In an interview with the New Atlanticist, senior fellow at the Atlantic Council’s Rafik Hariri Center for the Middle East Karim Mezran, argues that international actors are undermining UN efforts to broker peace in Libya. “If all these external forces support troops on the ground, then the push for war is much stronger than the push for peace,” Mezran said.
As violence escalates in the troubled North African nation, it finds itself caught between two combatant governments fighting for control. The specter of the Islamic State (ISIS), the militant group which has seized large swathes of Iraqi and Syrian land, is also now cause for concern in Libya, as US fears of militant training camps emerge.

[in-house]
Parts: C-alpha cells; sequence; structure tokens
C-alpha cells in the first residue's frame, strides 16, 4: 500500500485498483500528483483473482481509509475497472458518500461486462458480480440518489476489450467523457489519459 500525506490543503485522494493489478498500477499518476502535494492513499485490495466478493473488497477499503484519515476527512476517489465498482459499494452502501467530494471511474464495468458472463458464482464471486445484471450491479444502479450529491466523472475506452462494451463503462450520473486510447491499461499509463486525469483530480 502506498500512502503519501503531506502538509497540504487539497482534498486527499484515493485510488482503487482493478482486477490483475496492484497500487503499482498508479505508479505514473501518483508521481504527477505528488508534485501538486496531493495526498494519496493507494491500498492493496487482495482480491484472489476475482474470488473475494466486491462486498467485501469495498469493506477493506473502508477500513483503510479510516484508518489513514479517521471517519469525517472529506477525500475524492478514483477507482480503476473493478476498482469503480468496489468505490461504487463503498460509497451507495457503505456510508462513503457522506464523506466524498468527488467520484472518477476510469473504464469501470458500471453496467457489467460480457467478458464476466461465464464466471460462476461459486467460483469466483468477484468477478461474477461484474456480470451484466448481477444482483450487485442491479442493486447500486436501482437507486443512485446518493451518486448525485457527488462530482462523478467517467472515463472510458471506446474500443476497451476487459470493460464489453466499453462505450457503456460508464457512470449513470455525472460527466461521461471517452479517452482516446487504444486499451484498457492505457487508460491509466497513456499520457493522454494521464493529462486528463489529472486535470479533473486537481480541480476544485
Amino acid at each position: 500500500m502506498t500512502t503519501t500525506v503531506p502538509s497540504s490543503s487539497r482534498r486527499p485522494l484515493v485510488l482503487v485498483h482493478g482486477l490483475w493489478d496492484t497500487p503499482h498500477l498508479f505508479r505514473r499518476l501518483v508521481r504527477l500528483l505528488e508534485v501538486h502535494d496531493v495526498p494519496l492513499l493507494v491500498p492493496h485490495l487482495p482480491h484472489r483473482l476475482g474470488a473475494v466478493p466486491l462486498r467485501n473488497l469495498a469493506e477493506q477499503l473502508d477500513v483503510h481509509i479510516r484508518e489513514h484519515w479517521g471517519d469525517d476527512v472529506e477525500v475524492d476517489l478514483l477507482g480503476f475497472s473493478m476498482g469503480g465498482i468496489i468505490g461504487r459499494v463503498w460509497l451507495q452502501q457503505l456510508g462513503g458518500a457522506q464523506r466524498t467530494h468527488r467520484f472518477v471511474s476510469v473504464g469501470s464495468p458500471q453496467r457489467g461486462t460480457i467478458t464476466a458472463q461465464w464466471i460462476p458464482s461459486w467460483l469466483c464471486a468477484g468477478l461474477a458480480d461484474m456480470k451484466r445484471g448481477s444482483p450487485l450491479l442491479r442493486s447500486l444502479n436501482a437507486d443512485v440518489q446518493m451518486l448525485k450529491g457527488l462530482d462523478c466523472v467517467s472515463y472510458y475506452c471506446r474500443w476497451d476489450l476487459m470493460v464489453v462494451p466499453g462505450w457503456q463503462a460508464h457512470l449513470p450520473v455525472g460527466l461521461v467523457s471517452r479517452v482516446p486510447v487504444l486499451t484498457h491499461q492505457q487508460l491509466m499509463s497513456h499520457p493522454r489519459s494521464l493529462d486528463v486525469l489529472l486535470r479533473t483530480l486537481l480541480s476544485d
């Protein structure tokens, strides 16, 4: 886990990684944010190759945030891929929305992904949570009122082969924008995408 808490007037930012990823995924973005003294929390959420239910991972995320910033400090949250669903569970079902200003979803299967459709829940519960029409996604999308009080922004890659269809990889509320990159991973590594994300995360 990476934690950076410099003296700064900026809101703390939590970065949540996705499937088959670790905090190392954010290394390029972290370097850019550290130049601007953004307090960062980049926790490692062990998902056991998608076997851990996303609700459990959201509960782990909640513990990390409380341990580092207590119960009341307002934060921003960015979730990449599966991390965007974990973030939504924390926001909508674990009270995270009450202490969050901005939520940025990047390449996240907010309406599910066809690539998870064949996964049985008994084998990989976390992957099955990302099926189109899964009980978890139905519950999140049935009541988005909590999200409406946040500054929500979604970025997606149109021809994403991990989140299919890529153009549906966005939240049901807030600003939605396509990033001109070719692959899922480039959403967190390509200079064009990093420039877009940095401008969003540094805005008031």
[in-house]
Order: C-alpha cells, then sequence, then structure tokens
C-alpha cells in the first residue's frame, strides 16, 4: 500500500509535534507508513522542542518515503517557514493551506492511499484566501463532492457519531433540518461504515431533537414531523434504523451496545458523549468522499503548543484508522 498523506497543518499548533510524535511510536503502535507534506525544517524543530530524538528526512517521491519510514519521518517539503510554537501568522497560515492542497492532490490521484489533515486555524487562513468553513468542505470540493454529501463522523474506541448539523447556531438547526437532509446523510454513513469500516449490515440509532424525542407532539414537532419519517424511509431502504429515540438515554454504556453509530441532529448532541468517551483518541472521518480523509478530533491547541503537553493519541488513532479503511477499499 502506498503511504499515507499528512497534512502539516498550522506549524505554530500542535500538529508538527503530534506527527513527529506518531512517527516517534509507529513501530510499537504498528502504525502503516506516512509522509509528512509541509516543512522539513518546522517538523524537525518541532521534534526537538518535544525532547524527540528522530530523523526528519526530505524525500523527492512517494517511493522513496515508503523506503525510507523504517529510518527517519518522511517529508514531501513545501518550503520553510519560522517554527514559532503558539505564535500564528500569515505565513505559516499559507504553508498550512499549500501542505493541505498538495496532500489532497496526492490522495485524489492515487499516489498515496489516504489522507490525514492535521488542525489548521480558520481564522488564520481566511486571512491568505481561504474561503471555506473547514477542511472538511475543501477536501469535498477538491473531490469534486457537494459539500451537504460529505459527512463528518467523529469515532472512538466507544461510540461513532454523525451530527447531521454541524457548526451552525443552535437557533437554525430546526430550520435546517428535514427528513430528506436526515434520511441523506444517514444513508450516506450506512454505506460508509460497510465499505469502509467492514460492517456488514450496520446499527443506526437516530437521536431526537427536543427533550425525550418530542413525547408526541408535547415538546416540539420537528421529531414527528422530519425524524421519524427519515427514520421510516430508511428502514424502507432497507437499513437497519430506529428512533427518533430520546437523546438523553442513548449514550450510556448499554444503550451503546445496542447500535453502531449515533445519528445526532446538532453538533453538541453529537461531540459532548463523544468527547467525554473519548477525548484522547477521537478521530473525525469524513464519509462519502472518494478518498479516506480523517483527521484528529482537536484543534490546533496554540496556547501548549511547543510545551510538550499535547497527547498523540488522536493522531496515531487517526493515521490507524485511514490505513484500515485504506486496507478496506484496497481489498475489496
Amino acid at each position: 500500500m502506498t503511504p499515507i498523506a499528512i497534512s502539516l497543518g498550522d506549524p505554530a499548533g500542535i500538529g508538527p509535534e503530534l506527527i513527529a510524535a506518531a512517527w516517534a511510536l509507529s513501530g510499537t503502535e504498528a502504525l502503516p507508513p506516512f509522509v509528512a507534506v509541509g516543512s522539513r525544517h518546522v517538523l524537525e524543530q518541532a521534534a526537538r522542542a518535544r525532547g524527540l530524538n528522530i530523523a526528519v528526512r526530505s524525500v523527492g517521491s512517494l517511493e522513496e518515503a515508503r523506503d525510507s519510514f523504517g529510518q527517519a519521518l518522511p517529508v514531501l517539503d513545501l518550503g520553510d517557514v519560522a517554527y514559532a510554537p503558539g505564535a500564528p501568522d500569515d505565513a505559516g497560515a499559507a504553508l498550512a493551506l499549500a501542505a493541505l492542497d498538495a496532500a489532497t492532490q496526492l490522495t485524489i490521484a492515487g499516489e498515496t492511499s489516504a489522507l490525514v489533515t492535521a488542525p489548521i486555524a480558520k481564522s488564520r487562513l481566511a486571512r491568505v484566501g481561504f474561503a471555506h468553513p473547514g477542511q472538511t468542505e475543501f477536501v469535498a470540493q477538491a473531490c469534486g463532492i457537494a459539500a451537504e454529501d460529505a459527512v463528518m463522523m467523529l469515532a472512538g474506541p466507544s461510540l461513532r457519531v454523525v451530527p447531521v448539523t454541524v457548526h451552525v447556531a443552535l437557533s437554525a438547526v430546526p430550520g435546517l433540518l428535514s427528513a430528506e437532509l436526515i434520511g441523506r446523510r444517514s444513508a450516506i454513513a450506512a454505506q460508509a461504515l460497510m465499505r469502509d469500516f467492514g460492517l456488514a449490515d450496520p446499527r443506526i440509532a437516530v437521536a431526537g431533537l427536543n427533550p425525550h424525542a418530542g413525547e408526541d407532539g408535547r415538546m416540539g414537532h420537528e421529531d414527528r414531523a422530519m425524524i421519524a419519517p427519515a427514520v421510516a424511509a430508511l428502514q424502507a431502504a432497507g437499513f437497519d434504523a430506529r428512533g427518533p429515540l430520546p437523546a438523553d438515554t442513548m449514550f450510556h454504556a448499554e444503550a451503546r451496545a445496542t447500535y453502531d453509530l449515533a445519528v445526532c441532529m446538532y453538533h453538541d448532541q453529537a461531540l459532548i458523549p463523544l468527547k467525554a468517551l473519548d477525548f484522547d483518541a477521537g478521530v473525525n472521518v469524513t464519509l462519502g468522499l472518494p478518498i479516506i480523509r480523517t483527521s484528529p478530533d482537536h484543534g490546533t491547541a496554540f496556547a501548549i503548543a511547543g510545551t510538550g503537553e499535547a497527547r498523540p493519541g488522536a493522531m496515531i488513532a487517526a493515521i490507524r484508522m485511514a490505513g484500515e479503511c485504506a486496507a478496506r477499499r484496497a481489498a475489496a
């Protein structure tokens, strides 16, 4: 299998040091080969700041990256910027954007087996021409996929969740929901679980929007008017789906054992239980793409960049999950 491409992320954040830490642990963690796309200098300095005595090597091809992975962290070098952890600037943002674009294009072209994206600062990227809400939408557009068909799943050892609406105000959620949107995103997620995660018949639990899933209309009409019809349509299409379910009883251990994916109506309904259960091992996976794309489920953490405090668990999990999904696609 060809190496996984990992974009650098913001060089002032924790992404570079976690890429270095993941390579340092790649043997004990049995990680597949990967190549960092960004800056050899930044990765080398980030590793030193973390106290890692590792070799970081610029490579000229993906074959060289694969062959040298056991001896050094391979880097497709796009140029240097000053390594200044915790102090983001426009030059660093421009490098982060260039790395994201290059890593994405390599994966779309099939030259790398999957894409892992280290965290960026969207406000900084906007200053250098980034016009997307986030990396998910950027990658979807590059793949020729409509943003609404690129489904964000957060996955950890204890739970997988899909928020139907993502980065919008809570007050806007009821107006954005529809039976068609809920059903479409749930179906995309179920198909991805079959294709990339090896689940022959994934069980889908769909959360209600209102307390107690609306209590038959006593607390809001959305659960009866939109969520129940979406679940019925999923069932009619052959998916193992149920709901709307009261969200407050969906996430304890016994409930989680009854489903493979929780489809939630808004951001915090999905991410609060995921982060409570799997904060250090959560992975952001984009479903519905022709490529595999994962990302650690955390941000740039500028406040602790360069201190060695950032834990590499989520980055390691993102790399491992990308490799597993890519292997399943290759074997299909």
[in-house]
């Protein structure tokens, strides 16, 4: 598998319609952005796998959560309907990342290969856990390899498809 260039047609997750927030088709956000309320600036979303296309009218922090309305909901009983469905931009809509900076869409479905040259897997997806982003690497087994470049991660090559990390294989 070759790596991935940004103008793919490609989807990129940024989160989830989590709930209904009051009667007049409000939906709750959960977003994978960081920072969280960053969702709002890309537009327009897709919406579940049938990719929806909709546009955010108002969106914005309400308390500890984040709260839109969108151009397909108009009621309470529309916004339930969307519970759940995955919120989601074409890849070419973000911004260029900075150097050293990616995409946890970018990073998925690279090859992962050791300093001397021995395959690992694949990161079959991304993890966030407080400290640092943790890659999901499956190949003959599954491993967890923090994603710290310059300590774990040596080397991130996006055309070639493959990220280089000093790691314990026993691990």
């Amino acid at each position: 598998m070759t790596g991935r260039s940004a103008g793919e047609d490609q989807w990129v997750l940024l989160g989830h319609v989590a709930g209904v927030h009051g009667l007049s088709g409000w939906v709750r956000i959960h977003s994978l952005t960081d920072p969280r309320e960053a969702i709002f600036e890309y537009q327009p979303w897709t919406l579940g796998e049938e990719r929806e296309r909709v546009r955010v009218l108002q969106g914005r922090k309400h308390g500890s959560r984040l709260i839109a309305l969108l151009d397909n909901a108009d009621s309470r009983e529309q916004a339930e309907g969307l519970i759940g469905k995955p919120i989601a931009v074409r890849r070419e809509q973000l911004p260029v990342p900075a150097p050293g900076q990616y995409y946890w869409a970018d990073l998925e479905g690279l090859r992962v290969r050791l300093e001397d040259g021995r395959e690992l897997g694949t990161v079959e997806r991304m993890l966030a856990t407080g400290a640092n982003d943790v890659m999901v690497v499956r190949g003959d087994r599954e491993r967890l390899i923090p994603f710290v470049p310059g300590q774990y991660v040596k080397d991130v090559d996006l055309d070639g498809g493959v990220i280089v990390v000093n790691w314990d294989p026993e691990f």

With Turkey, the United Arab Emirates, Egypt, Qatar, and France, laying claim to their stake in the conflict, Mezran hints at a possible shift in the balance of power, discusses the likelihood of a successful UN-led effort, and describes the role that Europe should be playing to contain the threat of a spillover. Read the full interview here.